So, while school life in Happy Birthday ~Inochi Kagayaku Toki~ is crummy, unvarnished, and unenviable, the new springs of joy lie in the familiar place, the Japanese countryside, tended by elders. It’s a lot like in Only Yesterday, with ample borrowing from Heidi, Girl of the Alps, both previously reviewed here (and I swear, for Asuka’s companion goat, they’re just reusing the same sound effects from Heidi, and already recycled into Swiss Family Robinson, again).

How could Asuka not improve, near to such beauty, allowed to unwind and relax, away from judgmental peers and close to loving grandparents she’s not seen since age 5? While there, Asuka learns she closely resembles her mother’s deceased sister Haruno, and is shown the peach tree planted to celebrate her birth, and an apricot tree, now bearing fruit, to commemorate her own birth. But there was never a tree for when her mother, came into the world. Unwrapping why that is proves important for mending wounds of long standing.

Despite the tumultuous, emotionally-laden plot, the place of the disabled is another major healing (iyashikei) element in the anime. Unlike the previous goodwill ambassador, who runs away as fast as she can, Asuka goes all-in for her role, and devotes a lot of her free time to Megumi and the others beyond what the school requires of her, and when the time of year comes around, organizes a birthday party for her. Watching this makes me feel bad; I passed on most opportunities to befriend the disabled in school, so I can understand where the former rep’s coming from. A recent anime movie, A Silent Voice, also dealt with both disability and bullying, but while the disabled aren’t the ones getting bullied here (heretofore they were mostly ignored), I think the treatment here is a bit more “all-in” too. Megumi, and the other special needs kids, look a lot like the disabled people I see in real life but rarely in media (where I imagine it can be a challenge to fit them into a story). As one caretaker at the special needs school explains, they not only can’t speak, they don’t have full control over their musculature (Megumi’s hand is always held out in front, contorted), and can rarely change facial expressions. Their life expectancies are also short. It can be easy to pity them, yet their lives (at least these individuals) aren’t all gloom. As someone points out later, Megumi is cared for, always wearing pretty dresses and flowers in her hair. And she, like her classmates, is usually cheerful, often laughing. And Megumi is—dare I say it?—really cute. She looks like Sara Crewe from A Little Princess Sara, only crippled. While she is the one cared for—her mother Keiko, and her father Takashi, come across as the bravest, most sympathetic characters from the beginning to end—a look at how encountering her affects those around her makes clear that she not only experiences joy, but gives it to others.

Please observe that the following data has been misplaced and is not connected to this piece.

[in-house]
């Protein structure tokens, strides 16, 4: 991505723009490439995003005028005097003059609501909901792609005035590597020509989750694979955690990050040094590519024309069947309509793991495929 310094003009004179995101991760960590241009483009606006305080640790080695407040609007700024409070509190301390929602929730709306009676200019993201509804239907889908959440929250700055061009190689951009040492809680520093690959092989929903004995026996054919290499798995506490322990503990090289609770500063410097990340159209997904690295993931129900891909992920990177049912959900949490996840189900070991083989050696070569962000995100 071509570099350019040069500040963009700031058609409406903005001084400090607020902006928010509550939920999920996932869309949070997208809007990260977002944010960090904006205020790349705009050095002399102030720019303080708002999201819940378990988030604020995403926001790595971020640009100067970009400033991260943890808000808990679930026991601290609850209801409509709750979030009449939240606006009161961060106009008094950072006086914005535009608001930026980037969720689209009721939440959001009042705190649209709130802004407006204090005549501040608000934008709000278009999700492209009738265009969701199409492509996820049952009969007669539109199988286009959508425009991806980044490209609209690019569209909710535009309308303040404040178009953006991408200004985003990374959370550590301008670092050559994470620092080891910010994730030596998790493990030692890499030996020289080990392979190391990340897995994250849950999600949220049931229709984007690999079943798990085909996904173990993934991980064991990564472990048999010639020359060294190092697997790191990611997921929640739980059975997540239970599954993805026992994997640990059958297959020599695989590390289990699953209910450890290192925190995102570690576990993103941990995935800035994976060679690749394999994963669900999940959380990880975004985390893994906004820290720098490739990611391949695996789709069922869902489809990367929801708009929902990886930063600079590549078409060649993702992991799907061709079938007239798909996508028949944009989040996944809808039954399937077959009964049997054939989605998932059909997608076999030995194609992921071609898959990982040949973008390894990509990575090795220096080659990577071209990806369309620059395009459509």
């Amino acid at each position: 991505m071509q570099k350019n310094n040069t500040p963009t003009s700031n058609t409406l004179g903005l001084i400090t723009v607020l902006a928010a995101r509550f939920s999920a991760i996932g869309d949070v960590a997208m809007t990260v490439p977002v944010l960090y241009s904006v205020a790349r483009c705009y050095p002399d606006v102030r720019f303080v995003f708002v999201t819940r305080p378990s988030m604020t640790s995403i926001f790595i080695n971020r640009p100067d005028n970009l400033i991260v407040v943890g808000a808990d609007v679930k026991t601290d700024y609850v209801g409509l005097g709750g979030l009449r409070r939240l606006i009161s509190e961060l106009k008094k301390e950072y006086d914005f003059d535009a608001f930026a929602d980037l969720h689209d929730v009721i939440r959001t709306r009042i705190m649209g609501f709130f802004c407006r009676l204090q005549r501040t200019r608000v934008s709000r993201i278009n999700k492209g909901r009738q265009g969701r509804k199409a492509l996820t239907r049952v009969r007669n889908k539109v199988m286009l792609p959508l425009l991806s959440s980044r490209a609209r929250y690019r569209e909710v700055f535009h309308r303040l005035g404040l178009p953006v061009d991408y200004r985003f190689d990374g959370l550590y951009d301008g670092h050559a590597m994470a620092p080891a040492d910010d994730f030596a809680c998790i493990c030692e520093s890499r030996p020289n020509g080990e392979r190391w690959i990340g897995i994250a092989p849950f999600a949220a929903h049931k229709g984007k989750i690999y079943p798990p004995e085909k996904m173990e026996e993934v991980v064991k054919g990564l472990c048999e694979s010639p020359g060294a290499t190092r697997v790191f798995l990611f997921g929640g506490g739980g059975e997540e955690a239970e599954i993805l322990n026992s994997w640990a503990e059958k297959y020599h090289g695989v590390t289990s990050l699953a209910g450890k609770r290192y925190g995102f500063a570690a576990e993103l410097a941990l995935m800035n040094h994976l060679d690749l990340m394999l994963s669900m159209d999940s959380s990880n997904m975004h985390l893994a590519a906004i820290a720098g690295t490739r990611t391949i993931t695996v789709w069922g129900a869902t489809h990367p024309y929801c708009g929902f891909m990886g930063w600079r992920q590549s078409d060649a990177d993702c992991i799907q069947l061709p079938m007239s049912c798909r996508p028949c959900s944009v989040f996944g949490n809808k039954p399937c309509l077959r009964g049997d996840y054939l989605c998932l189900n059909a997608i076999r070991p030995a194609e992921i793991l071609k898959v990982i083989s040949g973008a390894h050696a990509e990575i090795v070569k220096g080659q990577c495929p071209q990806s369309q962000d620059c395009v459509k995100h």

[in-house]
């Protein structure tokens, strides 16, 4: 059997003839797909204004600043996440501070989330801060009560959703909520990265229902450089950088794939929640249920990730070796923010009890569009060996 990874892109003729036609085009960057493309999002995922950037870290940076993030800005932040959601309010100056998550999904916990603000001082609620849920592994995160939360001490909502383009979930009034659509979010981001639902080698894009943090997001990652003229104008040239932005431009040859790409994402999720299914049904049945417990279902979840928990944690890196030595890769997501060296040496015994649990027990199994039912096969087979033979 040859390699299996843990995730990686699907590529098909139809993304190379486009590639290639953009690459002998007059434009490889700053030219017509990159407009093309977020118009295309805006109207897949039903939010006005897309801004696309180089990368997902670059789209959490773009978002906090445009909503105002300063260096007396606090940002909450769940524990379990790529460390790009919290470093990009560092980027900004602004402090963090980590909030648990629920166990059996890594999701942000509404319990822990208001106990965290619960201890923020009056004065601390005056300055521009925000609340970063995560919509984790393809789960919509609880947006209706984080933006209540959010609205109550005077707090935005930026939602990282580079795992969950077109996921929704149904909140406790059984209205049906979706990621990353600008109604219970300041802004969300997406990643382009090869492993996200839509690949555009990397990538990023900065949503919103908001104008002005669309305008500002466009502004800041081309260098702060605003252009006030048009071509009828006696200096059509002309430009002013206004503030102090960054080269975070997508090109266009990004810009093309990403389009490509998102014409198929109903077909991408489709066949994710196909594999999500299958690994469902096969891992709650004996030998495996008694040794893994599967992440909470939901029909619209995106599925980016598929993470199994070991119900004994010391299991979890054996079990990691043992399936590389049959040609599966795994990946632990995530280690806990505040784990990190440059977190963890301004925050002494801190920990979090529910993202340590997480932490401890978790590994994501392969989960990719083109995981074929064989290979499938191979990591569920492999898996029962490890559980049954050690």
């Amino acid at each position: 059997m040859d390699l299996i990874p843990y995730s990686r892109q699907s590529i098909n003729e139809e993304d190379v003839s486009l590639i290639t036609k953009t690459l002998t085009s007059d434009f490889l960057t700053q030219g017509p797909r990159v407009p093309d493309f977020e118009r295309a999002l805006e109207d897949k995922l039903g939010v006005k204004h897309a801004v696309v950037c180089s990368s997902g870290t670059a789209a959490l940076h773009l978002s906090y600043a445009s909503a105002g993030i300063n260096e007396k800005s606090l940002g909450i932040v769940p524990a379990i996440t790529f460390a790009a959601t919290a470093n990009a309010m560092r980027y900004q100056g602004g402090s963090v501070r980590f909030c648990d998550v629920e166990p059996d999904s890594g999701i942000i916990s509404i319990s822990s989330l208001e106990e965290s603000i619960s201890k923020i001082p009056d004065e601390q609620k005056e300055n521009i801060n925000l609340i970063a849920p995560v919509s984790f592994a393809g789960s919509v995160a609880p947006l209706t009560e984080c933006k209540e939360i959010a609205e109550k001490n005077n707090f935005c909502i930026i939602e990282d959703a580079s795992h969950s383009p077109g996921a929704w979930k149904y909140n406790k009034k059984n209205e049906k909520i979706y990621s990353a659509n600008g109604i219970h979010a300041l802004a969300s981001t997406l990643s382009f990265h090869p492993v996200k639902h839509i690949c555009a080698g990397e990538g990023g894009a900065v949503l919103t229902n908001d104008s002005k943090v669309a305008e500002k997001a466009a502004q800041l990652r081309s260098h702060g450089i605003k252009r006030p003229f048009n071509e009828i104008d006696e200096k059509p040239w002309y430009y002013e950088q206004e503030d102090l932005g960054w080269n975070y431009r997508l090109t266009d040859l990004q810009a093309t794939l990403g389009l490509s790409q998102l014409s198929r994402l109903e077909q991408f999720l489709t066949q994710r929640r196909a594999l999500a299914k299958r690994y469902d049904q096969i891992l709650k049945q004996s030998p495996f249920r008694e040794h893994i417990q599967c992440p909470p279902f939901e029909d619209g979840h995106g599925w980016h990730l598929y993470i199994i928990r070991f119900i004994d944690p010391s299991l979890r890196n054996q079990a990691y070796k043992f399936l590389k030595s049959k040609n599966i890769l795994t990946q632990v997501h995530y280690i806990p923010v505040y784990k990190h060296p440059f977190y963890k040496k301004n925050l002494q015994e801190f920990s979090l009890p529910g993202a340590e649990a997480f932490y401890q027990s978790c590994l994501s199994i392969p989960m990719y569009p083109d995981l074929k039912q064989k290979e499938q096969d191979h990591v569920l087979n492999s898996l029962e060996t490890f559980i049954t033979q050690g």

The rest of the characters, however, need some kind of moral improvement, inner change, before they can find inner peace. Be prepared for the drama to crest a few times, sometimes in a strained or prescriptive way (there is actually a community discussion group after school that confronts the scourge of bullying, the sort of thing a school committee might organize), with the understanding that, on recognizing past wrongs, it is not too late to be re-born, to start newly as truly as on the births whose anniversaries we celebrate.

For those interested in watching, Eleven Arts seemingly made just a trailer and then gave up: subbing the whole into English would be the work of Licca Fansubs, translator of several real gems. It’s absent from many streaming sites, but can presently be found at 9anime.